A new study by the Insurance Institute for Highway Safety claims that equipping large trucks with forward collision warning and automatic emergency braking or AEB systems could eliminate more than two out of five crashes in which a large truck rear-ends another vehicle.
[Above photo via IIHS.]
The group’s study encompassed some 2,000 crashes that occurred over more than two billion vehicle miles traveled during 2017-19; excluding incidents that did not result in injuries or significant property damage.
Eric Teoh, IIHS director of statistical services, added that the crashes examined in the study involved 62 trucking companies that operated tractor-trailers and other trucks weighing at least 33,000 pounds.
He found that trucks equipped with forward collision warning had 22 percent fewer crashes and trucks with AEB had 12 percent fewer crashes than those without either technology. Forward collision warning and AEB reduced rear-end crashes by 44 and 41 percent, respectively.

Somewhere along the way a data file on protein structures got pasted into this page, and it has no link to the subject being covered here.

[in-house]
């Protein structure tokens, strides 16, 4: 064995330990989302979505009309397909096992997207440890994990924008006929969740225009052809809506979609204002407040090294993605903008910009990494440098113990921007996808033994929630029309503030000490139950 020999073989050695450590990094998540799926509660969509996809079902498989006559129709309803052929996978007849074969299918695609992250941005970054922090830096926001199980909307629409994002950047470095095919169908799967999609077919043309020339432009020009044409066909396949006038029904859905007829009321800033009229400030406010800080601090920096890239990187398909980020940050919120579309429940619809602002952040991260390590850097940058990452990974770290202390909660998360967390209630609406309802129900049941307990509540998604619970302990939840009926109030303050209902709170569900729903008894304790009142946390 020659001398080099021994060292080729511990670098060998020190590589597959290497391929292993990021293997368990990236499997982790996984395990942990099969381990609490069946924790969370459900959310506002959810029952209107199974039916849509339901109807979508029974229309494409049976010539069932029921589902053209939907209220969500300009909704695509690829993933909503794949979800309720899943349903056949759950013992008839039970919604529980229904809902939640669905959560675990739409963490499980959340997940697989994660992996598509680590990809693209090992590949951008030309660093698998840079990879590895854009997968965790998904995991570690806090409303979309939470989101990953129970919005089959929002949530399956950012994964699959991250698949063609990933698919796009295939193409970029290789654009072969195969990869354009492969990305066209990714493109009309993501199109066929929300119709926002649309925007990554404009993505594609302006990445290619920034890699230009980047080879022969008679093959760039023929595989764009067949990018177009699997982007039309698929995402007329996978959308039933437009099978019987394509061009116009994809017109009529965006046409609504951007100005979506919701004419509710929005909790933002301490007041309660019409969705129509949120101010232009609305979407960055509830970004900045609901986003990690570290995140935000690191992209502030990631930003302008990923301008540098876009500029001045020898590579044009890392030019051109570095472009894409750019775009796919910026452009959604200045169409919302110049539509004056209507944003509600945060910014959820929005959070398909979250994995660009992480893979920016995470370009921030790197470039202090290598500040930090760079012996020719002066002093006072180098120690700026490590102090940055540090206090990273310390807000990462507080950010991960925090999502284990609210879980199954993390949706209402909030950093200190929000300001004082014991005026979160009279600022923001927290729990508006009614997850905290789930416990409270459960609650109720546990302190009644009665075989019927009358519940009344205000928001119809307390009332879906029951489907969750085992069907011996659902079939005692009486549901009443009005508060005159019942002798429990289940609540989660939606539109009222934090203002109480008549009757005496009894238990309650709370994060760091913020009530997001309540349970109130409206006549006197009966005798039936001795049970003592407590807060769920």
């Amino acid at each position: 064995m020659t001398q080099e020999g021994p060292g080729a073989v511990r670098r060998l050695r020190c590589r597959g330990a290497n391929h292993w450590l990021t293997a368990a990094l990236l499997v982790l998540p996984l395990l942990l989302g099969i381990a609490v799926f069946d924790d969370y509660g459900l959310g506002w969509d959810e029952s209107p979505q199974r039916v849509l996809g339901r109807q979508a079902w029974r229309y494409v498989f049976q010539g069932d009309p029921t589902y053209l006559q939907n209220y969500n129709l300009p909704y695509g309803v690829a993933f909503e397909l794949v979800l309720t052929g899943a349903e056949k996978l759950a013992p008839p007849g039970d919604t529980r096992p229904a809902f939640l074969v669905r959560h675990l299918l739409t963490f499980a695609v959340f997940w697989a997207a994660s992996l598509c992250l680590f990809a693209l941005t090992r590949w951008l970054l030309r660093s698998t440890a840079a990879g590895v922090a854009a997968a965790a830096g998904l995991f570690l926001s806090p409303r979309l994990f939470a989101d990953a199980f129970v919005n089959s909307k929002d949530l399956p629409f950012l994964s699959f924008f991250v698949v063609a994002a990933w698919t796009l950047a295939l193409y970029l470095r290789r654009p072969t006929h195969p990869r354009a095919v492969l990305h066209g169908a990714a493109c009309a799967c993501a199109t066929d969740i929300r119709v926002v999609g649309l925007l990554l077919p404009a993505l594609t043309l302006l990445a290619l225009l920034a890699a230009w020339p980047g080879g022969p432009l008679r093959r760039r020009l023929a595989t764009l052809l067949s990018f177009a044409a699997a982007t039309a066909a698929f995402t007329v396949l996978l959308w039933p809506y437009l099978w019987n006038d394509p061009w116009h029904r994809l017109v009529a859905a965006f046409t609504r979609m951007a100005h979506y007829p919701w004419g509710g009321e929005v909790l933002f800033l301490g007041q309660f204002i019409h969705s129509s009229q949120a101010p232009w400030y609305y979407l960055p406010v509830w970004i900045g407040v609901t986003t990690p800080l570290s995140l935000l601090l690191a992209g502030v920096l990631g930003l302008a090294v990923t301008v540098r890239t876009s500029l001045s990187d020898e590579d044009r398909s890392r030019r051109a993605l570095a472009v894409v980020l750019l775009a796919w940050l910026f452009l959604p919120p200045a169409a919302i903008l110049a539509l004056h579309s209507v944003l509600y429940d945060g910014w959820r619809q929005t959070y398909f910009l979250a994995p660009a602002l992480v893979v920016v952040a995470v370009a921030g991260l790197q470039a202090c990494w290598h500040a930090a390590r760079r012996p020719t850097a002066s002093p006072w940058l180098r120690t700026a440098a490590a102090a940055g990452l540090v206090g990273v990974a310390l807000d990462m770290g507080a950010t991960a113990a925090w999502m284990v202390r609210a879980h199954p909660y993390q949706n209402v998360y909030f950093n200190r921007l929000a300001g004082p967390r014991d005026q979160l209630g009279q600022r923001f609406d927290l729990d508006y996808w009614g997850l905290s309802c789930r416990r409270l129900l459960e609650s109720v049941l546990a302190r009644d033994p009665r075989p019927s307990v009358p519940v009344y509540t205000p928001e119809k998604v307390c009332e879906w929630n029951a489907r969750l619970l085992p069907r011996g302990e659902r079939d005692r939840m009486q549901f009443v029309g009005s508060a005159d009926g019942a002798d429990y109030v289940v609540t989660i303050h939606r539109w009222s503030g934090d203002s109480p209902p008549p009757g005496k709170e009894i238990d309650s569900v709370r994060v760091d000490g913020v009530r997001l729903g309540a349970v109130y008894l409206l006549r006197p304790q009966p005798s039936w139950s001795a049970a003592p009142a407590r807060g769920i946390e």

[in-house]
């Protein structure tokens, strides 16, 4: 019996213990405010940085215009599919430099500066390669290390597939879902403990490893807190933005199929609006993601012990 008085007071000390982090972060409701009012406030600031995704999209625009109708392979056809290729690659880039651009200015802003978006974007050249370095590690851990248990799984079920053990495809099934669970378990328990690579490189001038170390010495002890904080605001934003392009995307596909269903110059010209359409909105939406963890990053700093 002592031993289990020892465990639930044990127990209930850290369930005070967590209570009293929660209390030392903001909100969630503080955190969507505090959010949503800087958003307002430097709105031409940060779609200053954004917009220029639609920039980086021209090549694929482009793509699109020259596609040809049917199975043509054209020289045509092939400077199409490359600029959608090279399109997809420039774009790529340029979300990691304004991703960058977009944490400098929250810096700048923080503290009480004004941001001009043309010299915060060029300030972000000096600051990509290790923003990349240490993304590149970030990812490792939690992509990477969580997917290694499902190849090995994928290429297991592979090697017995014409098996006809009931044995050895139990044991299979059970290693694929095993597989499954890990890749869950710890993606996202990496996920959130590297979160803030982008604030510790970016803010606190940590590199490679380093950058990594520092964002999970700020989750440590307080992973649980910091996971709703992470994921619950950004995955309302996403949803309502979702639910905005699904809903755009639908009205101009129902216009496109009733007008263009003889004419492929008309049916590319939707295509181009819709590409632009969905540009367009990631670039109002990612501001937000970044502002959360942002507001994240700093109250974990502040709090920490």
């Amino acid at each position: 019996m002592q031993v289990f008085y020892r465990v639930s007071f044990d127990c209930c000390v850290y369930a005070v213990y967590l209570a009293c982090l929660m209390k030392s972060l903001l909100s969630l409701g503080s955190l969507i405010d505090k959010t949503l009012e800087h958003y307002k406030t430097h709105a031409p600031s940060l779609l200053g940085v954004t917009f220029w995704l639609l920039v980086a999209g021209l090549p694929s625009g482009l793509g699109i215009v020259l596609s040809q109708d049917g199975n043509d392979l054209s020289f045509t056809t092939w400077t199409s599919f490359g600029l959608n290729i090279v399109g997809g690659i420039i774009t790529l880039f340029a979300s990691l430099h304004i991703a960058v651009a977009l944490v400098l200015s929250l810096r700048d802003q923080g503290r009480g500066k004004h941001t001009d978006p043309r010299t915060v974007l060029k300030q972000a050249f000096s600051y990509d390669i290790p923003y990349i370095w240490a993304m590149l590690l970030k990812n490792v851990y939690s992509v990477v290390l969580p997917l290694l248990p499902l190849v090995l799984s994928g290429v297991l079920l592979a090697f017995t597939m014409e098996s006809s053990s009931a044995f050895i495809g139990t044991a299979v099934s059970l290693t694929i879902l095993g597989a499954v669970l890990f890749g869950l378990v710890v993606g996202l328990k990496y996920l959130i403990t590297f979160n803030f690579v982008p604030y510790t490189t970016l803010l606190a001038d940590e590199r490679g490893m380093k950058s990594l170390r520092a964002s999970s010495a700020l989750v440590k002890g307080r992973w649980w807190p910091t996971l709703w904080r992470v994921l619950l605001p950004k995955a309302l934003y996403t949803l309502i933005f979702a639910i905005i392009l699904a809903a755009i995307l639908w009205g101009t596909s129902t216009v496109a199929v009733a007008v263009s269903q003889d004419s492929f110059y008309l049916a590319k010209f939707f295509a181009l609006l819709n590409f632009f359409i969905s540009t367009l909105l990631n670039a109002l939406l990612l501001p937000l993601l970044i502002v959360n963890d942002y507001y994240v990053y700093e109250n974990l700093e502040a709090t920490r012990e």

Although large trucks crash less often per mile traveled versus light vehicles such as cars, pickup trucks, and SUVs, IIHS said crashes involving large trucks can be “especially deadly” as they can weigh 20 to 30 times as much as passenger vehicles.
U.S. crashes involving large trucks are up by nearly a third since hitting an all-time low in 2009, the group noted, killing 4,136 people in 2018. Among those fatalities, 119 deaths resulted from large trucks rear-ending passenger vehicles.
The study also indicated that AEB and forward collision warning are both likely to have benefits beyond the reduction in crashes. Even crashes not prevented by either system were made less severe, IIHS said, thanks to a reduction in impact speed.
In reviewing the trucks that rear-ended other vehicles, IIHS’ Teoh found that either system resulted in speed reductions of more than 50 percent between the warning or automatic braking and the impact.